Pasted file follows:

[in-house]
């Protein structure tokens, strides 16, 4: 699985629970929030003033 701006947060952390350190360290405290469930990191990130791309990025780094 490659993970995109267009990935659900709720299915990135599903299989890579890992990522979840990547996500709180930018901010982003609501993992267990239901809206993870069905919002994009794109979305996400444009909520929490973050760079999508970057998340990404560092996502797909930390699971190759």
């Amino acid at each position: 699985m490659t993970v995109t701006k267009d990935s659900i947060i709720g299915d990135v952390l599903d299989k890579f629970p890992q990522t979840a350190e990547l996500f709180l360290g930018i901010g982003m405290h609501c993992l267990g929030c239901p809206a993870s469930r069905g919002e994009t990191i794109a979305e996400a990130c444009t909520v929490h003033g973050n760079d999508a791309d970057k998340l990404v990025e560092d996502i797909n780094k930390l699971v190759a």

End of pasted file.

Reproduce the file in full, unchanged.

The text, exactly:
[in-house]
């Protein structure tokens, strides 16, 4: 699985629970929030003033 701006947060952390350190360290405290469930990191990130791309990025780094 490659993970995109267009990935659900709720299915990135599903299989890579890992990522979840990547996500709180930018901010982003609501993992267990239901809206993870069905919002994009794109979305996400444009909520929490973050760079999508970057998340990404560092996502797909930390699971190759």
């Amino acid at each position: 699985m490659t993970v995109t701006k267009d990935s659900i947060i709720g299915d990135v952390l599903d299989k890579f629970p890992q990522t979840a350190e990547l996500f709180l360290g930018i901010g982003m405290h609501c993992l267990g929030c239901p809206a993870s469930r069905g919002e994009t990191i794109a979305e996400a990130c444009t909520v929490h003033g973050n760079d999508a791309d970057k998340l990404v990025e560092d996502i797909n780094k930390l699971v190759a």